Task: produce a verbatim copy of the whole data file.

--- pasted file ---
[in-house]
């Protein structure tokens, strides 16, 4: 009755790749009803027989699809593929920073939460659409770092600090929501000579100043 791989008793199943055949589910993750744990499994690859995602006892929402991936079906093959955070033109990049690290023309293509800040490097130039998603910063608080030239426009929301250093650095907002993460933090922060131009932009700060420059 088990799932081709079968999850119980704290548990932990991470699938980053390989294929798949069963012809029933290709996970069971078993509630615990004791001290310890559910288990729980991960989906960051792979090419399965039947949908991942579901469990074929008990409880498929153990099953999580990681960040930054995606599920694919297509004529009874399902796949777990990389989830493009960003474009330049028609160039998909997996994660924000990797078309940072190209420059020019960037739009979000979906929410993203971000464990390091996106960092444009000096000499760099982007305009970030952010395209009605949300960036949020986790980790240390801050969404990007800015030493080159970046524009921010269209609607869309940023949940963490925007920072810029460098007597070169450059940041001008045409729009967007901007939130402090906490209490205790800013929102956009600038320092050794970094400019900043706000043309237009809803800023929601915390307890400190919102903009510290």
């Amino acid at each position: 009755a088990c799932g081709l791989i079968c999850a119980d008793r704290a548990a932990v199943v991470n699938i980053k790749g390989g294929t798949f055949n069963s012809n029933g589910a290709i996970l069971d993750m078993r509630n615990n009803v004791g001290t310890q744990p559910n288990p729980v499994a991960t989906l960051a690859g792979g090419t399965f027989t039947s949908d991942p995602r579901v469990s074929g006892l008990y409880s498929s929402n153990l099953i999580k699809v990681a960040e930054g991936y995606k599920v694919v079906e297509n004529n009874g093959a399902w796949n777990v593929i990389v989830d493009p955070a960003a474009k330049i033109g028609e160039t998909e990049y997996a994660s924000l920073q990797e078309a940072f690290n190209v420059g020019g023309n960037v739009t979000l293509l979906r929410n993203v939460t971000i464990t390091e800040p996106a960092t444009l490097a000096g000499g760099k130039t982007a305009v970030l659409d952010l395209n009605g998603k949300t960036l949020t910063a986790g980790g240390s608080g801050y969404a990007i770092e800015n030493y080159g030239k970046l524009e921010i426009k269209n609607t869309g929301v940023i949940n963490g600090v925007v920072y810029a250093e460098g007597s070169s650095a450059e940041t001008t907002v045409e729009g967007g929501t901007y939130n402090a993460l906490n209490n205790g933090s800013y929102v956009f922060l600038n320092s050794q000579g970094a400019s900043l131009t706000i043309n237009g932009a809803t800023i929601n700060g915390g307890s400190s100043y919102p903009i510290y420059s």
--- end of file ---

[in-house]
């Protein structure tokens, strides 16, 4: 009755790749009803027989699809593929920073939460659409770092600090929501000579100043 791989008793199943055949589910993750744990499994690859995602006892929402991936079906093959955070033109990049690290023309293509800040490097130039998603910063608080030239426009929301250093650095907002993460933090922060131009932009700060420059 088990799932081709079968999850119980704290548990932990991470699938980053390989294929798949069963012809029933290709996970069971078993509630615990004791001290310890559910288990729980991960989906960051792979090419399965039947949908991942579901469990074929008990409880498929153990099953999580990681960040930054995606599920694919297509004529009874399902796949777990990389989830493009960003474009330049028609160039998909997996994660924000990797078309940072190209420059020019960037739009979000979906929410993203971000464990390091996106960092444009000096000499760099982007305009970030952010395209009605949300960036949020986790980790240390801050969404990007800015030493080159970046524009921010269209609607869309940023949940963490925007920072810029460098007597070169450059940041001008045409729009967007901007939130402090906490209490205790800013929102956009600038320092050794970094400019900043706000043309237009809803800023929601915390307890400190919102903009510290």
């Amino acid at each position: 009755a088990c799932g081709l791989i079968c999850a119980d008793r704290a548990a932990v199943v991470n699938i980053k790749g390989g294929t798949f055949n069963s012809n029933g589910a290709i996970l069971d993750m078993r509630n615990n009803v004791g001290t310890q744990p559910n288990p729980v499994a991960t989906l960051a690859g792979g090419t399965f027989t039947s949908d991942p995602r579901v469990s074929g006892l008990y409880s498929s929402n153990l099953i999580k699809v990681a960040e930054g991936y995606k599920v694919v079906e297509n004529n009874g093959a399902w796949n777990v593929i990389v989830d493009p955070a960003a474009k330049i033109g028609e160039t998909e990049y997996a994660s924000l920073q990797e078309a940072f690290n190209v420059g020019g023309n960037v739009t979000l293509l979906r929410n993203v939460t971000i464990t390091e800040p996106a960092t444009l490097a000096g000499g760099k130039t982007a305009v970030l659409d952010l395209n009605g998603k949300t960036l949020t910063a986790g980790g240390s608080g801050y969404a990007i770092e800015n030493y080159g030239k970046l524009e921010i426009k269209n609607t869309g929301v940023i949940n963490g600090v925007v920072y810029a250093e460098g007597s070169s650095a450059e940041t001008t907002v045409e729009g967007g929501t901007y939130n402090a993460l906490n209490n205790g933090s800013y929102v956009f922060l600038n320092s050794q000579g970094a400019s900043l131009t706000i043309n237009g932009a809803t800023i929601n700060g915390g307890s400190s100043y919102p903009i510290y420059s």